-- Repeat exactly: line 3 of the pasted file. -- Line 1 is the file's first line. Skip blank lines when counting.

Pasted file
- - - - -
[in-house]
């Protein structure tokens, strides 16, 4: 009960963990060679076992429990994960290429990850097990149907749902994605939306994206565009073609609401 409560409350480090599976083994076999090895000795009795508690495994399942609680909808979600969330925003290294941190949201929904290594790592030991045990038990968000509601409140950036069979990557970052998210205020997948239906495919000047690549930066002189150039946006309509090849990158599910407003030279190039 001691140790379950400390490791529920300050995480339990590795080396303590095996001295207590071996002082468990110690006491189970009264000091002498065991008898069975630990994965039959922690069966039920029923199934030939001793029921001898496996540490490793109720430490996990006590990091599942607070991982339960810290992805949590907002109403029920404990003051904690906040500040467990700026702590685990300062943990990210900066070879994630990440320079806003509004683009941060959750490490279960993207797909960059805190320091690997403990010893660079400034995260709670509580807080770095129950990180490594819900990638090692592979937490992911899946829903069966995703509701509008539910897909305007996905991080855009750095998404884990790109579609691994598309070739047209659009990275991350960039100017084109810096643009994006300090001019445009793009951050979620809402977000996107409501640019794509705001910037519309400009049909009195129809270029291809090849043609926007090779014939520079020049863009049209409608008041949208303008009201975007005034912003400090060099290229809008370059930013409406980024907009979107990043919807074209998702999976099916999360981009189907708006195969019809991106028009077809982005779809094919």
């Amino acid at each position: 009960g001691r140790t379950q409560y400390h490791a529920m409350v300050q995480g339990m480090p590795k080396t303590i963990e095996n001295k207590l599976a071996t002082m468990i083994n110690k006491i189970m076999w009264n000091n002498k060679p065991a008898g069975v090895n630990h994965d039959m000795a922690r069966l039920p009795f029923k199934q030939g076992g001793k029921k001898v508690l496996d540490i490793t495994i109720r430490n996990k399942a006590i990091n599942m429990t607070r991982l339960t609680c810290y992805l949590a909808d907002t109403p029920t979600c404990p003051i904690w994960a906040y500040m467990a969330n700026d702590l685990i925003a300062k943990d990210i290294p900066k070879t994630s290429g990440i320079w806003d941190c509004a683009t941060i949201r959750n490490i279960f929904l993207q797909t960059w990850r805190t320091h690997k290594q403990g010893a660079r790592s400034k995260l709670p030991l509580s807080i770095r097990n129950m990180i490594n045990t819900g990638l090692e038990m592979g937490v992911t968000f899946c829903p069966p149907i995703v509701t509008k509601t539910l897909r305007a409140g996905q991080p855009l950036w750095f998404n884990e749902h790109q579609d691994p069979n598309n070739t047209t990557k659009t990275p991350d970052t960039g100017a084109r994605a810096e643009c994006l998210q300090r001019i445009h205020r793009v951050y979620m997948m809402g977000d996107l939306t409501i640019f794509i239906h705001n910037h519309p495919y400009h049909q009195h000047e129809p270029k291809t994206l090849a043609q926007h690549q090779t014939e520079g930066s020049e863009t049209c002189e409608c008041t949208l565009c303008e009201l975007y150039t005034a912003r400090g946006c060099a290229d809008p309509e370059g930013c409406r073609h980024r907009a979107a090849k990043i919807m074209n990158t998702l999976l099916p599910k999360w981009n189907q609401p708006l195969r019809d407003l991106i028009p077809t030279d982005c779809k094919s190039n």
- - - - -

């Amino acid at each position: 009960g001691r140790t379950q409560y400390h490791a529920m409350v300050q995480g339990m480090p590795k080396t303590i963990e095996n001295k207590l599976a071996t002082m468990i083994n110690k006491i189970m076999w009264n000091n002498k060679p065991a008898g069975v090895n630990h994965d039959m000795a922690r069966l039920p009795f029923k199934q030939g076992g001793k029921k001898v508690l496996d540490i490793t495994i109720r430490n996990k399942a006590i990091n599942m429990t607070r991982l339960t609680c810290y992805l949590a909808d907002t109403p029920t979600c404990p003051i904690w994960a906040y500040m467990a969330n700026d702590l685990i925003a300062k943990d990210i290294p900066k070879t994630s290429g990440i320079w806003d941190c509004a683009t941060i949201r959750n490490i279960f929904l993207q797909t960059w990850r805190t320091h690997k290594q403990g010893a660079r790592s400034k995260l709670p030991l509580s807080i770095r097990n129950m990180i490594n045990t819900g990638l090692e038990m592979g937490v992911t968000f899946c829903p069966p149907i995703v509701t509008k509601t539910l897909r305007a409140g996905q991080p855009l950036w750095f998404n884990e749902h790109q579609d691994p069979n598309n070739t047209t990557k659009t990275p991350d970052t960039g100017a084109r994605a810096e643009c994006l998210q300090r001019i445009h205020r793009v951050y979620m997948m809402g977000d996107l939306t409501i640019f794509i239906h705001n910037h519309p495919y400009h049909q009195h000047e129809p270029k291809t994206l090849a043609q926007h690549q090779t014939e520079g930066s020049e863009t049209c002189e409608c008041t949208l565009c303008e009201l975007y150039t005034a912003r400090g946006c060099a290229d809008p309509e370059g930013c409406r073609h980024r907009a979107a090849k990043i919807m074209n990158t998702l999976l099916p599910k999360w981009n189907q609401p708006l195969r019809d407003l991106i028009p077809t030279d982005c779809k094919s190039n």